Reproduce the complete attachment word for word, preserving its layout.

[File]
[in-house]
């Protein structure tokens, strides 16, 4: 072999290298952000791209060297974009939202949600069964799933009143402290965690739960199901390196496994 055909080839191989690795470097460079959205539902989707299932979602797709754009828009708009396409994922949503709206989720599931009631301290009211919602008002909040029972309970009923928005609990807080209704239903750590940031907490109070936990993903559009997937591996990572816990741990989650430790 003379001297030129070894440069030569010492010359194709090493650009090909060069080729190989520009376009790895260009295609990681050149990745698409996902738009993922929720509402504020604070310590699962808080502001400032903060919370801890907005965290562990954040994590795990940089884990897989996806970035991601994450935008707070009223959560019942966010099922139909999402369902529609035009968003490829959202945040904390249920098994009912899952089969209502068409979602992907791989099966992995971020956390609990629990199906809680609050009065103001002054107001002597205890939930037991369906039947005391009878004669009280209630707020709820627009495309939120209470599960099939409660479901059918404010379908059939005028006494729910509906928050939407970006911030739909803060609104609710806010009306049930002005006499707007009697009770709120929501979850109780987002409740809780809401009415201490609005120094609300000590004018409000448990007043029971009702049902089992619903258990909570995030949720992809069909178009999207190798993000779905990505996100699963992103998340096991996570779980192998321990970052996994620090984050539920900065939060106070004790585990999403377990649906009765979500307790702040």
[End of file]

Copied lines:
[in-house]
């Protein structure tokens, strides 16, 4: 072999290298952000791209060297974009939202949600069964799933009143402290965690739960199901390196496994 055909080839191989690795470097460079959205539902989707299932979602797709754009828009708009396409994922949503709206989720599931009631301290009211919602008002909040029972309970009923928005609990807080209704239903750590940031907490109070936990993903559009997937591996990572816990741990989650430790 003379001297030129070894440069030569010492010359194709090493650009090909060069080729190989520009376009790895260009295609990681050149990745698409996902738009993922929720509402504020604070310590699962808080502001400032903060919370801890907005965290562990954040994590795990940089884990897989996806970035991601994450935008707070009223959560019942966010099922139909999402369902529609035009968003490829959202945040904390249920098994009912899952089969209502068409979602992907791989099966992995971020956390609990629990199906809680609050009065103001002054107001002597205890939930037991369906039947005391009878004669009280209630707020709820627009495309939120209470599960099939409660479901059918404010379908059939005028006494729910509906928050939407970006911030739909803060609104609710806010009306049930002005006499707007009697009770709120929501979850109780987002409740809780809401009415201490609005120094609300000590004018409000448990007043029971009702049902089992619903258990909570995030949720992809069909178009999207190798993000779905990505996100699963992103998340096991996570779980192998321990970052996994620090984050539920900065939060106070004790585990999403377990649906009765979500307790702040």